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The mission of Churchill Archives Centre is to collect, preserve and make available archival material. This policy states and communicates the principles that guide collection description activities and the creation and publication of finding aids.
The objectives of the Cataloguing and Collections Information Policy are:
This policy is subordinate to the Churchill Archives Centre Mission Statement
Churchill Archives Centre has an increasing collection of personal archives. Currently there are about 600 collections ranging in size and historical significance. The Centre’s professional and para-professional staff produce electronic finding aids in accordance with professional archival standards and publish them online to make them accessible to researchers all over the world at all times. Finding aids are also essential to the Centre’s staff for answering enquiries, locating information and outreach activities. The Centre has been collecting archival material since 1965 and so many of its collections were catalogued before the advent of archival standards and computers. The Centre also has a backlog of uncatalogued collections. This policy explains our approach to creating finding aids about our collections.
For ‘controlled access’ (or index) terms, the Centre uses:
Catalogues are produced in house using Cantab, an ISAD(G) compliant database for the hierarchical cataloguing of archives, developed by Cambridge archivists using the Windows application Microsoft Access.
Churchill Archives Centre publishes catalogues (as EAD files) and uploads them on Janus where they can be searched and browsed.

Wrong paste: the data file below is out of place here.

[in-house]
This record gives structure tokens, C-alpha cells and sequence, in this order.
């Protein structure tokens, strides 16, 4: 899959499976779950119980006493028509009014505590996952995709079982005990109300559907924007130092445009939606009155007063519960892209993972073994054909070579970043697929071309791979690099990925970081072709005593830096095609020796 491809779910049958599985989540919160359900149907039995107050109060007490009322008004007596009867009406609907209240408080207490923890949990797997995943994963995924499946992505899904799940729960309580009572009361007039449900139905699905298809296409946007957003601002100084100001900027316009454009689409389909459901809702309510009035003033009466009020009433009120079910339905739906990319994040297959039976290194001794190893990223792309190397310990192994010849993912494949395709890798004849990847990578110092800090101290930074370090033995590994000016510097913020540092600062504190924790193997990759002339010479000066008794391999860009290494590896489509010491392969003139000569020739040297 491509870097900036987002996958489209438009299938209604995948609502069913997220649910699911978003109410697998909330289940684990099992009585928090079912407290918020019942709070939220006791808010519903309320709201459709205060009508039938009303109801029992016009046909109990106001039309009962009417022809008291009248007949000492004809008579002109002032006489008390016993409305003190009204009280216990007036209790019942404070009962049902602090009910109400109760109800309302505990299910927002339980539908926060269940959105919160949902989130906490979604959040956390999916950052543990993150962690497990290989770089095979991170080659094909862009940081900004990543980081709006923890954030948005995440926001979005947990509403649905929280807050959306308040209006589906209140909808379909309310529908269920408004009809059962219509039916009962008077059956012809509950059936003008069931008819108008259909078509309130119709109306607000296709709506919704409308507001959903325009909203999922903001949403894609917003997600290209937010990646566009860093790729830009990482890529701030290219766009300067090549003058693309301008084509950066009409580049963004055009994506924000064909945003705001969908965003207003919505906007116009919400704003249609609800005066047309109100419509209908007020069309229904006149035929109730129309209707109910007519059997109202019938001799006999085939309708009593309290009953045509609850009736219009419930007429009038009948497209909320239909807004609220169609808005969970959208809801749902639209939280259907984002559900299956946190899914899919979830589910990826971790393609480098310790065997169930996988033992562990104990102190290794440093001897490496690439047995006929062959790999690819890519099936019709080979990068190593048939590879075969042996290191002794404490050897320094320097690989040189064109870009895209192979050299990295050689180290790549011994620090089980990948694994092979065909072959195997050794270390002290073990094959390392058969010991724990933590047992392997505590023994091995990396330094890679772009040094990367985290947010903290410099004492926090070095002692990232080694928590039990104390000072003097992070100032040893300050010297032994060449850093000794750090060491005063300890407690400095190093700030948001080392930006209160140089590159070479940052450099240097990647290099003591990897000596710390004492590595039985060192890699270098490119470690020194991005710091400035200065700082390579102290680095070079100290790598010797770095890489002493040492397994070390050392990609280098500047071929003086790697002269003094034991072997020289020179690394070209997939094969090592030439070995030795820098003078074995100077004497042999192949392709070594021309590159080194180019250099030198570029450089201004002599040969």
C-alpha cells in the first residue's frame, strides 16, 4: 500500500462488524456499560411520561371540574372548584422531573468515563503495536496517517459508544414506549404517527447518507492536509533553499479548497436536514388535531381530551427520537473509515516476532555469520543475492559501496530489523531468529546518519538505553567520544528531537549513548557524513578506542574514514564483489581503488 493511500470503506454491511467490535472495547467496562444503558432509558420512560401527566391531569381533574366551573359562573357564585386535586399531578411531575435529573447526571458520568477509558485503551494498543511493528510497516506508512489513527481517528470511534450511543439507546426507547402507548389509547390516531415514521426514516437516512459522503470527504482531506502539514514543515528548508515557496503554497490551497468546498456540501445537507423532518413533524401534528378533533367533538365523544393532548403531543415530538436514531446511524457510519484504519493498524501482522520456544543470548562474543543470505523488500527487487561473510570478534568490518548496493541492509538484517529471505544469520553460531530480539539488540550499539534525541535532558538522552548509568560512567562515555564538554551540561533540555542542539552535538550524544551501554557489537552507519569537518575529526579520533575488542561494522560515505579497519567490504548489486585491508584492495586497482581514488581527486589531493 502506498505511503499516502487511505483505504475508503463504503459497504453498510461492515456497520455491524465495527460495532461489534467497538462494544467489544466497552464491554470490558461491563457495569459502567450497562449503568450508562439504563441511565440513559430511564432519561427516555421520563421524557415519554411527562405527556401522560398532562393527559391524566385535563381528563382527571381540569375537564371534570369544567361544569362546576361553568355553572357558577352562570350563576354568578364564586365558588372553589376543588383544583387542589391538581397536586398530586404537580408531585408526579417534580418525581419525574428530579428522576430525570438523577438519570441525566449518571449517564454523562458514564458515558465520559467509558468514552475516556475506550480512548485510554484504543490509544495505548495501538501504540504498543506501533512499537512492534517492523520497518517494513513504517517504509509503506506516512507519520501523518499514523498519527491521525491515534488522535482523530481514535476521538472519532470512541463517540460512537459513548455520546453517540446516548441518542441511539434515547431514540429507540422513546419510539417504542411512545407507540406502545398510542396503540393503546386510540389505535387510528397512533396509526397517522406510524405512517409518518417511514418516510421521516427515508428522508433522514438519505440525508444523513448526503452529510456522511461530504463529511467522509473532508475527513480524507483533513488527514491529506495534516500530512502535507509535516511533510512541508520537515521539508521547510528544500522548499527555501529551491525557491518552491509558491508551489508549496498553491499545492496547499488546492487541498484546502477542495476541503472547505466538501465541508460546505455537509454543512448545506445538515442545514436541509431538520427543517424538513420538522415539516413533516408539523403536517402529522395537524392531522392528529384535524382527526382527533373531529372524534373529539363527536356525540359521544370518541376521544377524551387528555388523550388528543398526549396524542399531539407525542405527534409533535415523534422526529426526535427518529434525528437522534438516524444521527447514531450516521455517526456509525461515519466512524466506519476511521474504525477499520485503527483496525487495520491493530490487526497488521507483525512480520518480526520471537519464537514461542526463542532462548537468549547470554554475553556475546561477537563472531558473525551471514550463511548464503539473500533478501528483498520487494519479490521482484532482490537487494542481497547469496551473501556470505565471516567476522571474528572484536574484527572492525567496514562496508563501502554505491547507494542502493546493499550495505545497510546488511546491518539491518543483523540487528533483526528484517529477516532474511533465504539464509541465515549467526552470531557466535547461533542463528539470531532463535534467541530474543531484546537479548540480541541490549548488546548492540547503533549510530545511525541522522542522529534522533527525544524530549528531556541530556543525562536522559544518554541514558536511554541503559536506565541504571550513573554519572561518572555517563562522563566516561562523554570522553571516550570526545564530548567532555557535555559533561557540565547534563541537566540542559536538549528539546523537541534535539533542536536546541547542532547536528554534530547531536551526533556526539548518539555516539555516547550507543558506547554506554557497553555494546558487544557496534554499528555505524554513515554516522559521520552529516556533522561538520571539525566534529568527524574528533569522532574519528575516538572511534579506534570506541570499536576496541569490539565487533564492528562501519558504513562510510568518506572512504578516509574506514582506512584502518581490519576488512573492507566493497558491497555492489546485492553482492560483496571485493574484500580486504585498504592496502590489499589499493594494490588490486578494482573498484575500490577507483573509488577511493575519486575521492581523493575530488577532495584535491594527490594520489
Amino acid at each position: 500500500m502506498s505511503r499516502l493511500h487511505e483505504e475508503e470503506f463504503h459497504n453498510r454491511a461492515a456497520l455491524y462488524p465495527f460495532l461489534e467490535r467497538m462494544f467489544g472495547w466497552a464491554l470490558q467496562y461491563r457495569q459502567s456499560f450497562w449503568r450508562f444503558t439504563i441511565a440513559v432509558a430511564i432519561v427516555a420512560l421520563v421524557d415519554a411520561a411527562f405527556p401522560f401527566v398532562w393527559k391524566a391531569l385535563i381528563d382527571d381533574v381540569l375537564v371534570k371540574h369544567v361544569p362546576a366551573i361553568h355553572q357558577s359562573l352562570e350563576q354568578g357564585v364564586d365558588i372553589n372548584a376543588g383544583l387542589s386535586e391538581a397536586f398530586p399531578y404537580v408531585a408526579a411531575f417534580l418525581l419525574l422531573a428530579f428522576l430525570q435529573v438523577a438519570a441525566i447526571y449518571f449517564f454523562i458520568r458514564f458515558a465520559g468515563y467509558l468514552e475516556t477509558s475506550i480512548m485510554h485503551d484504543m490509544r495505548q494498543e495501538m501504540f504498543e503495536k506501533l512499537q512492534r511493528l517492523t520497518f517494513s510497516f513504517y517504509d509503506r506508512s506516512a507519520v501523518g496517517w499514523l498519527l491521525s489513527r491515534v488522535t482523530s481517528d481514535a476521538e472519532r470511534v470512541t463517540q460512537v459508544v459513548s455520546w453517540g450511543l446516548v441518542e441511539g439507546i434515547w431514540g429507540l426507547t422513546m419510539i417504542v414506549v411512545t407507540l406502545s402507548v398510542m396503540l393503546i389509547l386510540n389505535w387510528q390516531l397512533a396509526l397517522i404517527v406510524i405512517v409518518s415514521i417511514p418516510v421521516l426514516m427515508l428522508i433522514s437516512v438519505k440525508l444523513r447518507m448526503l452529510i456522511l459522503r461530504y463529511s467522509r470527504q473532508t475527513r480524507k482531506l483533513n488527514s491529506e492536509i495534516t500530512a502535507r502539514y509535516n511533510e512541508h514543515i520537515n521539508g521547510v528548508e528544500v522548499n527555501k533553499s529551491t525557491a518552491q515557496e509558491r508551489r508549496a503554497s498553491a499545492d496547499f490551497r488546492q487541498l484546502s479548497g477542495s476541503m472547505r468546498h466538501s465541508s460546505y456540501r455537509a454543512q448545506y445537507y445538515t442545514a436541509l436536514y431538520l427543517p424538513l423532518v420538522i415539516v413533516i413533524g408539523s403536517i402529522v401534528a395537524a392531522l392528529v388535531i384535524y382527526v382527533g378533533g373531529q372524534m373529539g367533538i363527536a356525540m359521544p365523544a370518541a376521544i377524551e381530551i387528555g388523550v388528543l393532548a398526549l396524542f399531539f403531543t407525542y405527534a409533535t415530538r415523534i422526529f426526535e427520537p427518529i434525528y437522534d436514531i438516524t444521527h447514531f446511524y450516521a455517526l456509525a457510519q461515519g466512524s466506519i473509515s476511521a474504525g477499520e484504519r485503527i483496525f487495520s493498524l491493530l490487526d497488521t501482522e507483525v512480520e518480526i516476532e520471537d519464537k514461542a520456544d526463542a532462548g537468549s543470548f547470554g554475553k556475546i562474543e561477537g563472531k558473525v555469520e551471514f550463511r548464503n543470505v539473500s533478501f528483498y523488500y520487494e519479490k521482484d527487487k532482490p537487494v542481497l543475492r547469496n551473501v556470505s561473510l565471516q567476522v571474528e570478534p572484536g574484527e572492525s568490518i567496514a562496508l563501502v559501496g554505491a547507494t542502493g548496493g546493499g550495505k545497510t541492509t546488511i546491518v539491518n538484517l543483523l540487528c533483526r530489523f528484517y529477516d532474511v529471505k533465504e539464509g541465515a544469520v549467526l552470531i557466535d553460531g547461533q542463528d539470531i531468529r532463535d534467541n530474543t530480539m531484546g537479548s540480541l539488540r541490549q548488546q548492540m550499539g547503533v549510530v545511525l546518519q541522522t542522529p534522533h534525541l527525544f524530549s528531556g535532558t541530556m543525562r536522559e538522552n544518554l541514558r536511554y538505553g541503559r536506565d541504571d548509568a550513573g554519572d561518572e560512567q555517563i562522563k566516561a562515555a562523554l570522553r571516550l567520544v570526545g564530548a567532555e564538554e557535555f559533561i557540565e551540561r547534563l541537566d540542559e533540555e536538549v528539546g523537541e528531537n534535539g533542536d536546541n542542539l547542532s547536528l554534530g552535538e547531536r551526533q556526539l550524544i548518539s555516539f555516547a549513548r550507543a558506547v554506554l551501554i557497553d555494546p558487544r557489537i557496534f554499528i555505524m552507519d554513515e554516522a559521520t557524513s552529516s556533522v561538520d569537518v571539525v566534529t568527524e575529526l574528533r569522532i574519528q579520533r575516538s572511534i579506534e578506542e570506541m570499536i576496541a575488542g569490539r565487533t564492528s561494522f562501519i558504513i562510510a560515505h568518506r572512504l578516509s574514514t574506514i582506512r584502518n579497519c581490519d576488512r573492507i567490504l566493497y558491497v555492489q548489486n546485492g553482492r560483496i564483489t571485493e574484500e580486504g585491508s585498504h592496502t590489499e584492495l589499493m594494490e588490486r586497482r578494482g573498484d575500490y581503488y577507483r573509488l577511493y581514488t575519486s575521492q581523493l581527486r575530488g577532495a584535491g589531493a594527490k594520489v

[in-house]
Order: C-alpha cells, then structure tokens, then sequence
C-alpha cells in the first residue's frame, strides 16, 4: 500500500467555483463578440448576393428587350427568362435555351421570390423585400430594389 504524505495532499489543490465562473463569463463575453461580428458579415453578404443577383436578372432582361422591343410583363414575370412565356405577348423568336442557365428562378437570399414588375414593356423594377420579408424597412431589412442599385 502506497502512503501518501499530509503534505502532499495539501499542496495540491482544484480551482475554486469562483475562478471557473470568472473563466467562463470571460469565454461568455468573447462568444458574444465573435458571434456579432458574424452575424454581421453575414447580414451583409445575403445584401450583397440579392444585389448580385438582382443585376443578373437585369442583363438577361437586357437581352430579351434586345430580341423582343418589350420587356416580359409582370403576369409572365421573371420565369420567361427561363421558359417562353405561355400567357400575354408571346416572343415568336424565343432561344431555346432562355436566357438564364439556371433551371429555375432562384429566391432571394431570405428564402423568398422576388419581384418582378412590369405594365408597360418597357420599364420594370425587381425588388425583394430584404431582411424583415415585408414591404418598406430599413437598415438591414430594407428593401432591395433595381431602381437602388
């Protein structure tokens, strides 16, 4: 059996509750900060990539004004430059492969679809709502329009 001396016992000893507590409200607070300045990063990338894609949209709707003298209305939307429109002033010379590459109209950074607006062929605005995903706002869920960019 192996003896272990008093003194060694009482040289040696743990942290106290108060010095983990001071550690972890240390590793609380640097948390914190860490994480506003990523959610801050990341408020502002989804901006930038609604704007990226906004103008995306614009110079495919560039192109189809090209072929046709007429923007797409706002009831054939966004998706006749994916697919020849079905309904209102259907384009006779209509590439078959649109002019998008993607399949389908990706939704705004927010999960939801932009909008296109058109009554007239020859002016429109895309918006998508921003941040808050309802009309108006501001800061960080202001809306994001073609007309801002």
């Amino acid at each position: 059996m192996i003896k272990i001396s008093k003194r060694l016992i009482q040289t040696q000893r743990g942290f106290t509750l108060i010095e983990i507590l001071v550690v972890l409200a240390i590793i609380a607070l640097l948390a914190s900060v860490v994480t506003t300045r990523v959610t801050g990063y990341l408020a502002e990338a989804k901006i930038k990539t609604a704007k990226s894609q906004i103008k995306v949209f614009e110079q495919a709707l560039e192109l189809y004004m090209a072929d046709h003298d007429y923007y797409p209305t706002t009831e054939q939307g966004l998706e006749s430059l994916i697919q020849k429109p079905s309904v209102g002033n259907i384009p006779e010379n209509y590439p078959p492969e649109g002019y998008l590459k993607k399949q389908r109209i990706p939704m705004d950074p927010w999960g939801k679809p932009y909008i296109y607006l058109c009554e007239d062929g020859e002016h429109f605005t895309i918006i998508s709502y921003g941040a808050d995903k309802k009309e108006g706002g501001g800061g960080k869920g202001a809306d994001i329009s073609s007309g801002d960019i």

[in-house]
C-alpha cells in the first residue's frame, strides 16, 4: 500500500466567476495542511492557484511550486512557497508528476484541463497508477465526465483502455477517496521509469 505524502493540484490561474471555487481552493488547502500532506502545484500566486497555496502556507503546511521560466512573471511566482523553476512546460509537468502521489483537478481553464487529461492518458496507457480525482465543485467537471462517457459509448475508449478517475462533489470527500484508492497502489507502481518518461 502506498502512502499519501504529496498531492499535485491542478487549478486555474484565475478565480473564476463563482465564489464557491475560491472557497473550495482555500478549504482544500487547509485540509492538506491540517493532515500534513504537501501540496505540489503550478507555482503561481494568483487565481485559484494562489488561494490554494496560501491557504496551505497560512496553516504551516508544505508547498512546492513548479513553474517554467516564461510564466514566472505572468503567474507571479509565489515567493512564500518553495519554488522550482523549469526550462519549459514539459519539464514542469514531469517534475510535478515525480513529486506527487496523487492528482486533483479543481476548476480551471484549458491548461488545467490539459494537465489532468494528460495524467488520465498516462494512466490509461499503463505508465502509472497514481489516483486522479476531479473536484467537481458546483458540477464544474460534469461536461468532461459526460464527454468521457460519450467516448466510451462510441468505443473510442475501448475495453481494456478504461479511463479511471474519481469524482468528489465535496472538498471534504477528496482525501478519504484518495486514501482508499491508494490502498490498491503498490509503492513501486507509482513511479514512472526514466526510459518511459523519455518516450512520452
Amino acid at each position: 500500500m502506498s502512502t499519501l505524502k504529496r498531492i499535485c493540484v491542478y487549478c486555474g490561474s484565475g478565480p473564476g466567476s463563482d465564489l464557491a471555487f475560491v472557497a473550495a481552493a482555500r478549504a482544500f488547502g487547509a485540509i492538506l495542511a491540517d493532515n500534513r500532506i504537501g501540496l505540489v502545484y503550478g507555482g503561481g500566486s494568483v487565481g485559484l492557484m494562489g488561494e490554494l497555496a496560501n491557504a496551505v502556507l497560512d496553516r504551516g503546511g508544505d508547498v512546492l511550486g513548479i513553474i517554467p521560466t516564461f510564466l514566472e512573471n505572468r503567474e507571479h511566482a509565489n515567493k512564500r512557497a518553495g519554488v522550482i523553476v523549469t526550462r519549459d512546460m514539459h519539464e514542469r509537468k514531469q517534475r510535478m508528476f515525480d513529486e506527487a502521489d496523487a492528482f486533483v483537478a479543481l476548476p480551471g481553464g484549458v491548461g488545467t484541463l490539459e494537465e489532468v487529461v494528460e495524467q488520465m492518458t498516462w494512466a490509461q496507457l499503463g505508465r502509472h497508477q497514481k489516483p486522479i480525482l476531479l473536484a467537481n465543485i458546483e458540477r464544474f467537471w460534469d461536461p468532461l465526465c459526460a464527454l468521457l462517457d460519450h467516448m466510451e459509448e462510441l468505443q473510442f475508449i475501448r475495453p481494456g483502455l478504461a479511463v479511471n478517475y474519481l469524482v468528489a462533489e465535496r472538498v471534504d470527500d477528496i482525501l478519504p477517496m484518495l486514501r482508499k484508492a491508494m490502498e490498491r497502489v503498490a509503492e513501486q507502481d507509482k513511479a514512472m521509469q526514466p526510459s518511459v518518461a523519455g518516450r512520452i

The Centre also publishes digital images of its collections, usually through partnership working. The Churchill Papers (catalogue, digital images of documents and research guides) have been commercially published by Bloomsbury Academic. The catalogue to the Churchill Papers is also available on the Centre’s website.
The catalogue of the open sections of the Thatcher papers is available on Janus and the catalogue is updated each time material is released. The key images from the open sections of the papers are available, with commentary, on the official website of the Margaret Thatcher Foundation.
Collection and finding aid information is also supplied to the National Register of Archives.
There is basic information about all the Centre’s collections (including uncatalogued collections) available on our website as part of our Full Guide.
Papers on the history of the Electron Microscope, 1945–98.
AGAR 13 boxes
A more detailed description of this collection is available on the Janus webserver
A catalogue is a comprehensive, high quality, enhanced description of a collection which includes access points (to aid searching) and detailed descriptions of the collection. For an example of a detailed catalogue, see the catalogue to the Papers of Leo Amery.
As well as creating new catalogues, we also continually work on retrospectively converting our older typewritten lists, bringing them into line with standards and publishing them. About 75% of our typewritten catalogues have been fully converted in this way. For the 25% remaining, we already have a detailed collection level description plus descriptions of the series (sections) within the collection (e.g: The Papers of Sir William Deakin).
Some of the Centre’s collections have not been fully catalogued but nearly all collections are box listed on arrival at Churchill Archives Centre. Box lists are often used as a preparation for cataloguing but in some cases these brief inventories serve as a finding aid (e.g: the Finding Aid for the Papers of Mark Abrams)
The Archives Centre has a methodology for assessing collections and prioritising work and resources on them. In deciding which collections (or parts of collections) should be fully catalogued (which entails a high level of resource) the following criteria are taken into consideration:
Churchill Archives Centre
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